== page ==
Henry S. Bausum (1924-2019)
Henry S. Bausum, historian, professor, and journal editor, died on January 5, 2019, at his home in Beloit, Wisconsin. He was 94 years old. His death followed several months of declining health and occurred a few weeks shy of a much-anticipated 95th birthday.
Dr. Bausum’s pathway to academe sprung from unlikely roots. His parents, Frederic William and Florence Burke Hillborn, had received only modest educations. His father’s schooling on the South Dakota prairies ended after fourth grade, and his mother left school in Bristol, Pennsylvania, after the eighth grade. Their second of five children and the eldest of two sons was born in Winchester Station, Maryland, on February 19, 1924. He was named Henry Stover after his father’s father and his mother’s brother and started life during the prosperous Roaring Twenties.
During those years his father helped to build the country’s highway infrastructure on the Eastern seaboard by hauling pilings and timber. This profitable business collapsed after the Great Depression, forcing the family to relocate in 1934 from a comfortable home in Winchester north of Annapolis to a rustic farm on the opposite side of the city. This move transformed the eldest son at age ten into an indispensable farm hand, gathering eggs, milking cows, and, by age twelve, driving the farm tractor.
The youth nonetheless completed high school in Annapolis. Following brief employment making B-26 bombers for Glenn L. Martin Aircraft and further farm work, he enlisted in the Army Air Corps at age 18 on December 12, 1942. His ambition to become a pilot was derailed by family medical history, and he trained instead as a tail gunner for the 325th Bombardment Squadron of the 92nd Heavy Bombardment Group. His flight crew reached the European theater in late September 1944. Soon after, his sensitivity to high-altitude flying grounded the young airman, and he served with squadron operations until the end of the war. He was discharged with the rank of sergeant on December 22, 1945.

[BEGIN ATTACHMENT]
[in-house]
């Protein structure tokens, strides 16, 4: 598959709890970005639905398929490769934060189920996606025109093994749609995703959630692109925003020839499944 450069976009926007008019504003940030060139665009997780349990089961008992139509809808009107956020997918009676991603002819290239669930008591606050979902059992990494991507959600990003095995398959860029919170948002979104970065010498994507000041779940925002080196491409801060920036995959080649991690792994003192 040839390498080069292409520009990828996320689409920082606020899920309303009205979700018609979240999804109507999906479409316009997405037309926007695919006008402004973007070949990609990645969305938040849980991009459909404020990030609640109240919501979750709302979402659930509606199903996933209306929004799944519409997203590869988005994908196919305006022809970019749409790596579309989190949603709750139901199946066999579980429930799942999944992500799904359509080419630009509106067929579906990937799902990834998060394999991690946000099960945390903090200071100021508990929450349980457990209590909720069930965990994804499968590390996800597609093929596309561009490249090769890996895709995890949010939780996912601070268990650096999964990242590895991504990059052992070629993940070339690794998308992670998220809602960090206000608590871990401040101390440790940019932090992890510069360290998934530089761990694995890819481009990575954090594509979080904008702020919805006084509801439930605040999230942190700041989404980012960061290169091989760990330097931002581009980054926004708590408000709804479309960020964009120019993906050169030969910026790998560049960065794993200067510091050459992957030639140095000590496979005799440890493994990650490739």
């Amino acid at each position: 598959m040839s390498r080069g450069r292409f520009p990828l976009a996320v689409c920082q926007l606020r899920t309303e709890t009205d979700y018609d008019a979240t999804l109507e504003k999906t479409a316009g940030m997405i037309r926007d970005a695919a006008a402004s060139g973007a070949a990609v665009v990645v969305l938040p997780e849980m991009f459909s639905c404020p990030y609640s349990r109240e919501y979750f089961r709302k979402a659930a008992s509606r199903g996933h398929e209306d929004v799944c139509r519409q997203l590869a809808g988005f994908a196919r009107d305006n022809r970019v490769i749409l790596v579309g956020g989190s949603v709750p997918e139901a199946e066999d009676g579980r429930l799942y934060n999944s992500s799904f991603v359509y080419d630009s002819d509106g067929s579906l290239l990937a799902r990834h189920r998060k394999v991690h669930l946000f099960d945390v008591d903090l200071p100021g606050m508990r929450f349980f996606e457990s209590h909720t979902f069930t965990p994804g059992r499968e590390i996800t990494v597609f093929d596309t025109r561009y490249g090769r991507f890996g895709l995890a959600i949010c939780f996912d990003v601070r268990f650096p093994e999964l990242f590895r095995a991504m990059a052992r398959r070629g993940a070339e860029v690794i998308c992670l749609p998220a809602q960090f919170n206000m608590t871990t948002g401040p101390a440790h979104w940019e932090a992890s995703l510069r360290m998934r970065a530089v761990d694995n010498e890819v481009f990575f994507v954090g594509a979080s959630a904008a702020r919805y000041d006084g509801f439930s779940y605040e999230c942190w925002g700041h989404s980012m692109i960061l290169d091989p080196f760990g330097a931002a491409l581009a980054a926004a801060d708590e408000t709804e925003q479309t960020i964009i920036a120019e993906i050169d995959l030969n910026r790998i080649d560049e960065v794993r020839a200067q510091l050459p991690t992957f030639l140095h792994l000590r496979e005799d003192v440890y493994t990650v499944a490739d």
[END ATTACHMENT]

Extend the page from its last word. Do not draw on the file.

Dr. Bausum credited the G.I. Bill for his transformation from farmer to professor. He enrolled in the University of Maryland two months after leaving military service, quickly changing his field of study from agriculture to history. Later that year he met Dolores Brister of Pineville, Louisiana, with whom he would share a seventy-one-year marriage. The pair met during summer employment at Ridgecrest, a Christian retreat center near Ashville, North Carolina. He always said she was the prettiest girl there, and she credited his sparkling blue eyes with winning her heart. The two were married the following summer in Pineville on June 7, 1947.
The new couple moved to Washington, D.C., for the continuation of his studies, and the University of Maryland awarded his bachelor’s degree in 1949. Fifteen years later, in 1964, he earned his doctorate in history from the University of Chicago. In between he studied for a year at Andover-Newton Theological School and gained a master’s in history from Boston University.